In giving the light to His people, God did not work exclusively through any one class of men. Daniel was a prince of Judah. Isaiah also was of the royal tribe. David was a shepherd boy, Amos a herdsman, Zechariah a captive from Babylon, Elisha a tiller of the soil. The Lord raised up as representative men the prophets and princes, the noble and the lowly, and by inspiration taught them truths to be given to His people. 16MR 335.2

The revealed will of God must stand forth distinct as a lamp that burneth. Those who, like yourself, are in responsible positions, we thank God can be a power for good if they are not perverted by prosperity. But in order that our work may be a success, we must cooperate with the heavenly messenger that is to lighten the whole earth with his glory. The Lord calls upon you, as upon Daniel, to enlist all your God-given powers in revealing Him to the world. The interest and effort of physicians are to be given, not to the health question alone, but to making known the truths for these last times, truths that are deciding the destiny of souls. 16MR 335.3

Daniel and his three companions had a special work to do. Although greatly honored in this work, they did not become in any way exalted. They were scholars, being skilled in secular as well as religious knowledge, but they had studied science without being corrupted. They were well-balanced because they had yielded themselves to the control of the Holy Spirit. These youth gave to God all the glory of their secular, scientific, and religious endowments. Their learning did not come by chance; they obtained knowledge by the faithful use of their powers, and God gave them skill and understanding. 16MR 336.1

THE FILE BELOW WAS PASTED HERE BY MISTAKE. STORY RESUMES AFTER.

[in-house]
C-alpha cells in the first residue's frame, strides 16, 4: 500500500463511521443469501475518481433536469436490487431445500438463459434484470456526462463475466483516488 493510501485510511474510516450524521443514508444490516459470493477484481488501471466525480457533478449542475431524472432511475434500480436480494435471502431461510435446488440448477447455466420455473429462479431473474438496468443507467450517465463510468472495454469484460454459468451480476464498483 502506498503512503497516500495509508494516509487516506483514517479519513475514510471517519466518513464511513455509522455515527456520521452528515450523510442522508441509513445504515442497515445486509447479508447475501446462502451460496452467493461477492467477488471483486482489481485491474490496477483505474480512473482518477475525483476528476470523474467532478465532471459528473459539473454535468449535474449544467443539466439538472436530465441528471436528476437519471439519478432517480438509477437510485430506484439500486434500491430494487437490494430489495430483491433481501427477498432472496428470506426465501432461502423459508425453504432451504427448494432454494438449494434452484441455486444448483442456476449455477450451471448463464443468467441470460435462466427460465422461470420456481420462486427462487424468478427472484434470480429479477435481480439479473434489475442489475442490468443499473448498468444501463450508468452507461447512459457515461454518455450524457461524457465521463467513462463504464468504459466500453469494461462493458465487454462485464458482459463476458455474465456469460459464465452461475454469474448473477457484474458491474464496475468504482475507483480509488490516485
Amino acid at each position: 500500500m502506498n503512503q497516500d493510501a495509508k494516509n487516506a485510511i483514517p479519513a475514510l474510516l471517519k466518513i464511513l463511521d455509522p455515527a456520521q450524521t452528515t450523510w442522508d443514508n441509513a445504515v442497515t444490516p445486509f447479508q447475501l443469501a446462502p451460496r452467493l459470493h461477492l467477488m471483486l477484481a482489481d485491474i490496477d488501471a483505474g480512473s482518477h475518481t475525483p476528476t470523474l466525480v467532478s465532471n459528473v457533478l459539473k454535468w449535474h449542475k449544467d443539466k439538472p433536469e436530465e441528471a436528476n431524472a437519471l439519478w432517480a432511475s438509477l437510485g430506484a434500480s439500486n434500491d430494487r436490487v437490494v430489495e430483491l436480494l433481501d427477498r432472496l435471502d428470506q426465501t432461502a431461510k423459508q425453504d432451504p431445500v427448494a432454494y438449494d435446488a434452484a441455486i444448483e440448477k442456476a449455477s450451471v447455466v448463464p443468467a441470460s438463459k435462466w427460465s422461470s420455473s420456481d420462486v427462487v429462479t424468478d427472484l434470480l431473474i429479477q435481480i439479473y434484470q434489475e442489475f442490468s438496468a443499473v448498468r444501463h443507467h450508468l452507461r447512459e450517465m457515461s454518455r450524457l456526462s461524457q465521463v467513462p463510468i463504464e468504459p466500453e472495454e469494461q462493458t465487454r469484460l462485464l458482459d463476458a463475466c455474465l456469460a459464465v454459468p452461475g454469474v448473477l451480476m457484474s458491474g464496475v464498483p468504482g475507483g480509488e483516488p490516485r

True science and Bible religion are in perfect harmony. Let the students in our schools learn all they possibly can. But, as a rule, let them be educated in our own institutions. Be careful how you advise them to go to other schools, where error is taught, in order to complete their education. Do not give them the impression that greater educational advantages are to be obtained by mingling with those who do not seek wisdom from God. The great men of Babylon were willing to be benefited by the instruction that God gave through Daniel, to help the king out of his difficulty by the interpretation of his dream. But they were anxious to mix in their heathen religion with that of the Hebrews. Had Daniel and his fellows consented to such a compromise, they would, in the view of the Babylonians, have been complete as statesmen, fit to be entrusted with the affairs of the kingdom. But the four Hebrews entered into no such arrangement. They were true to God, and God upheld them and honored them. The lesson is for us. “Seek ye first the kingdom of God, and His righteousness, and all these things shall be added unto you.”—Letter 57, 1896. 16MR 336.2

Ellen G. White Estate

Washington, D. C.,

January 23, 1987.

Entire Letter.